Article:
The first century of this edition was struck by England captain Heather Knight, who scripted a new record for women’s cricket in the process. The 29-year-old is the first woman to score a hundred in all three formats of the game. There are a very few women who can stake a claim to a record like this, given how Tests have all but disappeared and it was good to see the box ticked.
She blasted 108 from 66 balls , also against Thailand, to seal record-breaking 98-run victory. Knight picked up from where she had left off in the tri-series extending her remarkable record at Manuka Oval. All four of her T20I 50+ scores have come at the Canberra stadium, the most of any woman at a single venue in the format.
England’s total of 176/2 was also their highest T20I total and Knight’s unbeaten third-wicket stand of 169 with Nat Sciver was the highest partnership for any wicket in Women’s T20 World Cup history.
Bangladesh gives New Zealand a mighty scare
New Zealand missed out on a semi-final spot again after losing the straight shoot-out to Australia, the third straight ICC tournament where they have exited in the group stages. But even before they reached the virtual quarter-final, they suffered a huge scare when they were skittled for 91 against Bangladesh.
The White Ferns have the world top two T20I batters in Sophie Devine and Suzie Bates and a formidable batting order to back them. In the two close matches they lost to India and Australia, even their lower order got them close to the target.
But against qualifiers Bangladesh, they crumbled from 66/2 to 91 all out with Ritu Moni taking a stunning 4/17. It was only the third time the White Ferns had been kept under 100 runs at a World Cup but they managed to seal a 17-run win. The pacer took the wickets of Bates, along with Katey Martin, Amelia Kerr and Anna Petersen in single digits.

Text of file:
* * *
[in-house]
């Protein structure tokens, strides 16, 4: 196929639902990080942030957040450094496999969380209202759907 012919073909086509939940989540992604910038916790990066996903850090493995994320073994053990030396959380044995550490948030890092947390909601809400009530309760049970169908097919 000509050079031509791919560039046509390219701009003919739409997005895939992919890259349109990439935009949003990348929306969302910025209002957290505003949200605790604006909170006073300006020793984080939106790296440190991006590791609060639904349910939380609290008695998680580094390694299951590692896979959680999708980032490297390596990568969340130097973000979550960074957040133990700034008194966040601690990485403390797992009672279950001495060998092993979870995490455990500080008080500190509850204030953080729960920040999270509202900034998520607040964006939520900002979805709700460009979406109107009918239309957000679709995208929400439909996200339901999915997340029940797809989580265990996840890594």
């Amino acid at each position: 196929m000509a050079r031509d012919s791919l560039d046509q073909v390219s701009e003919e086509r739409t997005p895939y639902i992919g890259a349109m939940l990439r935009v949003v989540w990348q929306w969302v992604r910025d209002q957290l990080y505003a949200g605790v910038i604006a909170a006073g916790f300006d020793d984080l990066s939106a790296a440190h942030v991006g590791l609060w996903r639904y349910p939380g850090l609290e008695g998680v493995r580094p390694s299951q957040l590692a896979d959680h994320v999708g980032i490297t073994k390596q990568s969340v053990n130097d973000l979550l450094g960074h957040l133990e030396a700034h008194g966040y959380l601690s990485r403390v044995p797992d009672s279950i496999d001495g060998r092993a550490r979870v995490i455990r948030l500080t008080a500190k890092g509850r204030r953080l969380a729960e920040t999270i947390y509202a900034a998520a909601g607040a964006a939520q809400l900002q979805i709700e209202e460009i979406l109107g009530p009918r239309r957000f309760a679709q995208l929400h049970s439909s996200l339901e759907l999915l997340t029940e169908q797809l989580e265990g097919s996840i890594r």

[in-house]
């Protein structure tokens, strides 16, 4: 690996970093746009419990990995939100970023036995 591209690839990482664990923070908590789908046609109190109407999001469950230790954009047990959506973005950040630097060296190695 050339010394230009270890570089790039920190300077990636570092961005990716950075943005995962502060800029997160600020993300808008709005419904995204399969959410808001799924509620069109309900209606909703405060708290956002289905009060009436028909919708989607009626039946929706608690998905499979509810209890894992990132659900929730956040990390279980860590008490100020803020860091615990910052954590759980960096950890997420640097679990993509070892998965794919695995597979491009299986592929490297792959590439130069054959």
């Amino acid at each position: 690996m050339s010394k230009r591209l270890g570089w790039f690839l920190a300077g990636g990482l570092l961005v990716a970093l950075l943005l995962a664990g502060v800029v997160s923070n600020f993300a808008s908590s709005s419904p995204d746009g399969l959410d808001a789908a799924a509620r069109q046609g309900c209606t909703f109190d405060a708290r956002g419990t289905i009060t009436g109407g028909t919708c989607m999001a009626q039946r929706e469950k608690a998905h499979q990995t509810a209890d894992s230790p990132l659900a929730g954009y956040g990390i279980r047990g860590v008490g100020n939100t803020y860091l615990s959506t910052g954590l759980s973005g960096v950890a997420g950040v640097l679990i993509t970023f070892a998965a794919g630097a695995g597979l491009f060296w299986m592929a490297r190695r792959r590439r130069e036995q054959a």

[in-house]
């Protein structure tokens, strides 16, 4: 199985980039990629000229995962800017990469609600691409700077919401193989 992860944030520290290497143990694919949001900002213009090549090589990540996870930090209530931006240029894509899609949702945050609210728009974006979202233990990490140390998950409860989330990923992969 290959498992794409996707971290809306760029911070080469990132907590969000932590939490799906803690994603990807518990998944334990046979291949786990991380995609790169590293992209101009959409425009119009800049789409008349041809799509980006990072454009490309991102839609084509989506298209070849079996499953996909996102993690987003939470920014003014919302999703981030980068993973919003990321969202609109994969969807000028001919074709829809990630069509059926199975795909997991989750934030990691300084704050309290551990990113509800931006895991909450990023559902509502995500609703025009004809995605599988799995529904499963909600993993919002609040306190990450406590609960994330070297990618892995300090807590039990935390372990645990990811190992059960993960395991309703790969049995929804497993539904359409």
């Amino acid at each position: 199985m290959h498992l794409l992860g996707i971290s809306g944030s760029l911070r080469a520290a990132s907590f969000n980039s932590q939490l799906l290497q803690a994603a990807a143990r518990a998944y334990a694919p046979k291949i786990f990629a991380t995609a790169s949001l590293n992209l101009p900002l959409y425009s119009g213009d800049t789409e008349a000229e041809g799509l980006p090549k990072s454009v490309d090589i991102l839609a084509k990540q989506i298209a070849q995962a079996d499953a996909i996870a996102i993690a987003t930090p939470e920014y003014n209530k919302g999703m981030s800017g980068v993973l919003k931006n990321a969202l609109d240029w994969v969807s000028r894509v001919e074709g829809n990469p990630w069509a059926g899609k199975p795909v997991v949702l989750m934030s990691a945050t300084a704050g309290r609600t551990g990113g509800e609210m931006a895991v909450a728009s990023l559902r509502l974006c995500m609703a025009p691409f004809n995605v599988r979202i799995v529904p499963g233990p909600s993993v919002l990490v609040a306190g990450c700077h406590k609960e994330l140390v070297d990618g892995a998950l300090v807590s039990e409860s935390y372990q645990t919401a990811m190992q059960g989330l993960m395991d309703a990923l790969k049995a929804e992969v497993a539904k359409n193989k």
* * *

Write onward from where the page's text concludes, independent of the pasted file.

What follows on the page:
Had Bangladesh managed the win, it would have been perhaps the biggest upset of this World Cup.
Thailand make mark in final league game
Marking their debut at a World Cup stage, Thailand were at the receiving end of the tournament’s two centuries and had failed to cross 85 while batting.
But in their final group game, their batting clicked together to posted their highest T20 International score with a superb 150/3 against Pakistan. Natthakan Chantam and Nattaya Boochatham posted the second-highest opening partnership of the tournament, 93, before Boochatham fell for 44.
But Chantam made a 50-ball 56 with some delightful hitting against a good Pakistan attack. The neat ball-striking from the Thai players impressed Ian Bishop as well. Some late big-hitting from Nannapat Khoncharoenkai and Chanida Sutthiruang ensuring Thailand passed their previous record of 133/8 recorded against the Netherlands last year.
The innings just added to the cheer Thailand have added to the tournament, with their smiles, bowed hand gestures and gifts for opposition team skippers.
Honourable mention: Siriwardena shines on swansong
Shashikala Siriwardena made the final match of hr 17-year-long career for Sri Lanka memorable with tournament-best figures of 4/16 against Bangladesh. It felt like a fitting farewell for the former captain as Sri Lanka ended their campaign with a win.
Bonus: Here’s how the Indian cricket team marked Siriwardena’s farewell